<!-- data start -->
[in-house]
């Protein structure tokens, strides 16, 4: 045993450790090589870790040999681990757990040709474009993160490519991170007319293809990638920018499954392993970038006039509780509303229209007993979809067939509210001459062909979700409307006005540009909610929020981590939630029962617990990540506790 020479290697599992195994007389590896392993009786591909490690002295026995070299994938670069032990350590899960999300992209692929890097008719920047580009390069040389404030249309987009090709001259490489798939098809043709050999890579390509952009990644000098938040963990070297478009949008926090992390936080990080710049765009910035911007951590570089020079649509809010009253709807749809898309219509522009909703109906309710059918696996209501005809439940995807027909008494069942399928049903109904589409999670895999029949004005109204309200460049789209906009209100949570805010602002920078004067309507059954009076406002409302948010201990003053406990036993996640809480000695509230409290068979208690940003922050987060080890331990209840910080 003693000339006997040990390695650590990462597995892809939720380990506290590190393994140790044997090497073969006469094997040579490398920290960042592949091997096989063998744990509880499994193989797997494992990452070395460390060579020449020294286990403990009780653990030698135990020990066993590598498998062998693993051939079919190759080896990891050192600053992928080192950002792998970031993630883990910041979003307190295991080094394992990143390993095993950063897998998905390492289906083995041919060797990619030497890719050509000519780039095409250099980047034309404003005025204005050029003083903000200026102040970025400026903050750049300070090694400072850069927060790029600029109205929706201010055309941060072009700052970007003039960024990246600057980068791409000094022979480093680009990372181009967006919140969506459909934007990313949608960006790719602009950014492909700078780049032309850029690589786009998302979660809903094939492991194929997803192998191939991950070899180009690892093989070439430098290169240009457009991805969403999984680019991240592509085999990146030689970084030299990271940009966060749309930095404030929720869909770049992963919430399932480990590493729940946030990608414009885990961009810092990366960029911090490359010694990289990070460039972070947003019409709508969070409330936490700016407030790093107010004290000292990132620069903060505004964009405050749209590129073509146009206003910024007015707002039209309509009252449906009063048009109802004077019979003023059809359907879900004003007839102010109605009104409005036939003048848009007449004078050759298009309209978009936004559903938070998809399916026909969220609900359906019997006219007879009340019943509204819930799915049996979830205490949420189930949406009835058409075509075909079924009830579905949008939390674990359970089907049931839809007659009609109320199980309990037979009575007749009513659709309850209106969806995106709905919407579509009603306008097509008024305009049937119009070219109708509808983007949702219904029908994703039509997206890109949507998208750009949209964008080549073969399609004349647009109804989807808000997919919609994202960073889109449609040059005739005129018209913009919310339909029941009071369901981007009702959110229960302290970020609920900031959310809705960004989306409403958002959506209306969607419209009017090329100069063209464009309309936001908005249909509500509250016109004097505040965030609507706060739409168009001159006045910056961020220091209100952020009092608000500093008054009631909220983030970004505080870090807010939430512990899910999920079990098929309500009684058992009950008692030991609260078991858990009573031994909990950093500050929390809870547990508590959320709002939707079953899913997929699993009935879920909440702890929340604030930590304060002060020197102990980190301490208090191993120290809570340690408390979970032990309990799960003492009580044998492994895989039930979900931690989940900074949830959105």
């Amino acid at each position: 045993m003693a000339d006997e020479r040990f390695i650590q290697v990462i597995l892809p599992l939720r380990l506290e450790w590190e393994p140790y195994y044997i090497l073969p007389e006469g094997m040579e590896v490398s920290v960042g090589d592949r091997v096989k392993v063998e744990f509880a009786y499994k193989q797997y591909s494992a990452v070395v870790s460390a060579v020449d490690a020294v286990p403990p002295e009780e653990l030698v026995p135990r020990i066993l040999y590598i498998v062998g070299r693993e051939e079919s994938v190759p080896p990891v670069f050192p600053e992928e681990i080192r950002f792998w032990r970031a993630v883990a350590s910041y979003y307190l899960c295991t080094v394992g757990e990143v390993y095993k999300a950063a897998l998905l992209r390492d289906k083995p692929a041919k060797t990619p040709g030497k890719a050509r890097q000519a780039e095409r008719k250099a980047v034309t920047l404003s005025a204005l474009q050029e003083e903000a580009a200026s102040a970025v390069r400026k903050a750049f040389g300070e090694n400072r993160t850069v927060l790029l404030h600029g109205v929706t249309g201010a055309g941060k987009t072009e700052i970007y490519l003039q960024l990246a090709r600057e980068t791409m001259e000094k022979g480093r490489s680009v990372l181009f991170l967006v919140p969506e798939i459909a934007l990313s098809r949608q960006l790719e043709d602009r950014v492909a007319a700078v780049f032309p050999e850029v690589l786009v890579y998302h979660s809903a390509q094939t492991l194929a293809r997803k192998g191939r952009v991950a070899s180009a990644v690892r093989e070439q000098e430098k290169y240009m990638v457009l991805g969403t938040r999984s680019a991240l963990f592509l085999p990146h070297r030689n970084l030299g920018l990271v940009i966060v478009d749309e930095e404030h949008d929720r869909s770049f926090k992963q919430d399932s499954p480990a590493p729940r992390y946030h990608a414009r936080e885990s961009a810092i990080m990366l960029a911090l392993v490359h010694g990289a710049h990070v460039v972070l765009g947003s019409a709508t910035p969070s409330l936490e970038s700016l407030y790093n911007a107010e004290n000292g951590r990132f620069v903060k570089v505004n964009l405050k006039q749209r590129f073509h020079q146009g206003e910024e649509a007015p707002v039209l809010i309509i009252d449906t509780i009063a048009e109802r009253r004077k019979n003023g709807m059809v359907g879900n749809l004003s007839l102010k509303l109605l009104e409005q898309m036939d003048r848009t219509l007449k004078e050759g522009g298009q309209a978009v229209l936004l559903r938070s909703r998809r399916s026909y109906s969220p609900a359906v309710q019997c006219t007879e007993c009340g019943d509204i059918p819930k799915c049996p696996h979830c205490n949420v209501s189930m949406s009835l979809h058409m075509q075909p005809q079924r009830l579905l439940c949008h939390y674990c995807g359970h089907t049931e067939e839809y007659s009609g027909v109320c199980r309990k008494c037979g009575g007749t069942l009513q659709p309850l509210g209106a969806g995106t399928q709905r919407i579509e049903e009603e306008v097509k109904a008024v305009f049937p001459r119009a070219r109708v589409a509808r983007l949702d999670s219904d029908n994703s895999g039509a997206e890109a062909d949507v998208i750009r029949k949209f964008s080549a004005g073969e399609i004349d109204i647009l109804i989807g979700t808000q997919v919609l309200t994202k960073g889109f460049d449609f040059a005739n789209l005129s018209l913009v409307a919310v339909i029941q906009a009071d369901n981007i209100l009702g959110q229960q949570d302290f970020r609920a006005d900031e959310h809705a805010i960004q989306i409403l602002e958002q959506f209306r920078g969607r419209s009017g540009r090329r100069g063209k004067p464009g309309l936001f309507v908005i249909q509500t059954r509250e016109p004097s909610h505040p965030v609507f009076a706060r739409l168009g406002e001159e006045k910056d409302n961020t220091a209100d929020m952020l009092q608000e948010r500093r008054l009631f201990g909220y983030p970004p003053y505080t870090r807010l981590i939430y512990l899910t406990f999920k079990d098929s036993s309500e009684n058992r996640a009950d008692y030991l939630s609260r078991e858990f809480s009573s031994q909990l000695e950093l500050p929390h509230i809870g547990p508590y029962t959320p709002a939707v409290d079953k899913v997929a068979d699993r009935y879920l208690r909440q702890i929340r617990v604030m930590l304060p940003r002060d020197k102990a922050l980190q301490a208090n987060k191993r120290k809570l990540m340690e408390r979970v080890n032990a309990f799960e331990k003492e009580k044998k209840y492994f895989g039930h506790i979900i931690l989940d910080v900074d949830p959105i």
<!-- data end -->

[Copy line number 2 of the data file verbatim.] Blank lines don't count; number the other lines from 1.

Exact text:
């Protein structure tokens, strides 16, 4: 045993450790090589870790040999681990757990040709474009993160490519991170007319293809990638920018499954392993970038006039509780509303229209007993979809067939509210001459062909979700409307006005540009909610929020981590939630029962617990990540506790 020479290697599992195994007389590896392993009786591909490690002295026995070299994938670069032990350590899960999300992209692929890097008719920047580009390069040389404030249309987009090709001259490489798939098809043709050999890579390509952009990644000098938040963990070297478009949008926090992390936080990080710049765009910035911007951590570089020079649509809010009253709807749809898309219509522009909703109906309710059918696996209501005809439940995807027909008494069942399928049903109904589409999670895999029949004005109204309200460049789209906009209100949570805010602002920078004067309507059954009076406002409302948010201990003053406990036993996640809480000695509230409290068979208690940003922050987060080890331990209840910080 003693000339006997040990390695650590990462597995892809939720380990506290590190393994140790044997090497073969006469094997040579490398920290960042592949091997096989063998744990509880499994193989797997494992990452070395460390060579020449020294286990403990009780653990030698135990020990066993590598498998062998693993051939079919190759080896990891050192600053992928080192950002792998970031993630883990910041979003307190295991080094394992990143390993095993950063897998998905390492289906083995041919060797990619030497890719050509000519780039095409250099980047034309404003005025204005050029003083903000200026102040970025400026903050750049300070090694400072850069927060790029600029109205929706201010055309941060072009700052970007003039960024990246600057980068791409000094022979480093680009990372181009967006919140969506459909934007990313949608960006790719602009950014492909700078780049032309850029690589786009998302979660809903094939492991194929997803192998191939991950070899180009690892093989070439430098290169240009457009991805969403999984680019991240592509085999990146030689970084030299990271940009966060749309930095404030929720869909770049992963919430399932480990590493729940946030990608414009885990961009810092990366960029911090490359010694990289990070460039972070947003019409709508969070409330936490700016407030790093107010004290000292990132620069903060505004964009405050749209590129073509146009206003910024007015707002039209309509009252449906009063048009109802004077019979003023059809359907879900004003007839102010109605009104409005036939003048848009007449004078050759298009309209978009936004559903938070998809399916026909969220609900359906019997006219007879009340019943509204819930799915049996979830205490949420189930949406009835058409075509075909079924009830579905949008939390674990359970089907049931839809007659009609109320199980309990037979009575007749009513659709309850209106969806995106709905919407579509009603306008097509008024305009049937119009070219109708509808983007949702219904029908994703039509997206890109949507998208750009949209964008080549073969399609004349647009109804989807808000997919919609994202960073889109449609040059005739005129018209913009919310339909029941009071369901981007009702959110229960302290970020609920900031959310809705960004989306409403958002959506209306969607419209009017090329100069063209464009309309936001908005249909509500509250016109004097505040965030609507706060739409168009001159006045910056961020220091209100952020009092608000500093008054009631909220983030970004505080870090807010939430512990899910999920079990098929309500009684058992009950008692030991609260078991858990009573031994909990950093500050929390809870547990508590959320709002939707079953899913997929699993009935879920909440702890929340604030930590304060002060020197102990980190301490208090191993120290809570340690408390979970032990309990799960003492009580044998492994895989039930979900931690989940900074949830959105």